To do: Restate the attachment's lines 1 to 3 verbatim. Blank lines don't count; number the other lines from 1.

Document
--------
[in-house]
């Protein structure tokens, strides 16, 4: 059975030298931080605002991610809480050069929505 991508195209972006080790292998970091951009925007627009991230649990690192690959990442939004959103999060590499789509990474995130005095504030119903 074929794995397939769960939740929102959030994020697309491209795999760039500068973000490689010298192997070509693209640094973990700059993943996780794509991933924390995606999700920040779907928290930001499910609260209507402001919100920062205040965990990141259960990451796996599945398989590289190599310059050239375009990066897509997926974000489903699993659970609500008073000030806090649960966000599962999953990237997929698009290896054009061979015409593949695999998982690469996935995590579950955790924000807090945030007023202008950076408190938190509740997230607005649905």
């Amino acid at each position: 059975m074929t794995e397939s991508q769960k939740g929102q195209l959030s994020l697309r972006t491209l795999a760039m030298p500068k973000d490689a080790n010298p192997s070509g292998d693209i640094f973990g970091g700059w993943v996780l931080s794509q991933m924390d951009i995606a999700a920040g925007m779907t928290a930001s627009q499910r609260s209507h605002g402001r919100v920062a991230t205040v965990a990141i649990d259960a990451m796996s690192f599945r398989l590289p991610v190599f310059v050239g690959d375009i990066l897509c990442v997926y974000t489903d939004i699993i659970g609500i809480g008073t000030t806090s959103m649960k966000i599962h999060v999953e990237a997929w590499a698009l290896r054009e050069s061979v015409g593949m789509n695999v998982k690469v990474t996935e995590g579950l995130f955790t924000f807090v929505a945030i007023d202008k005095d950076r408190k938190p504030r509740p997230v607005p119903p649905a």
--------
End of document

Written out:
[in-house]
């Protein structure tokens, strides 16, 4: 059975030298931080605002991610809480050069929505 991508195209972006080790292998970091951009925007627009991230649990690192690959990442939004959103999060590499789509990474995130005095504030119903 074929794995397939769960939740929102959030994020697309491209795999760039500068973000490689010298192997070509693209640094973990700059993943996780794509991933924390995606999700920040779907928290930001499910609260209507402001919100920062205040965990990141259960990451796996599945398989590289190599310059050239375009990066897509997926974000489903699993659970609500008073000030806090649960966000599962999953990237997929698009290896054009061979015409593949695999998982690469996935995590579950955790924000807090945030007023202008950076408190938190509740997230607005649905």
């Amino acid at each position: 059975m074929t794995e397939s991508q769960k939740g929102q195209l959030s994020l697309r972006t491209l795999a760039m030298p500068k973000d490689a080790n010298p192997s070509g292998d693209i640094f973990g970091g700059w993943v996780l931080s794509q991933m924390d951009i995606a999700a920040g925007m779907t928290a930001s627009q499910r609260s209507h605002g402001r919100v920062a991230t205040v965990a990141i649990d259960a990451m796996s690192f599945r398989l590289p991610v190599f310059v050239g690959d375009i990066l897509c990442v997926y974000t489903d939004i699993i659970g609500i809480g008073t000030t806090s959103m649960k966000i599962h999060v999953e990237a997929w590499a698009l290896r054009e050069s061979v015409g593949m789509n695999v998982k690469v990474t996935e995590g579950l995130f955790t924000f807090v929505a945030i007023d202008k005095d950076r408190k938190p504030r509740p997230v607005p119903p649905a």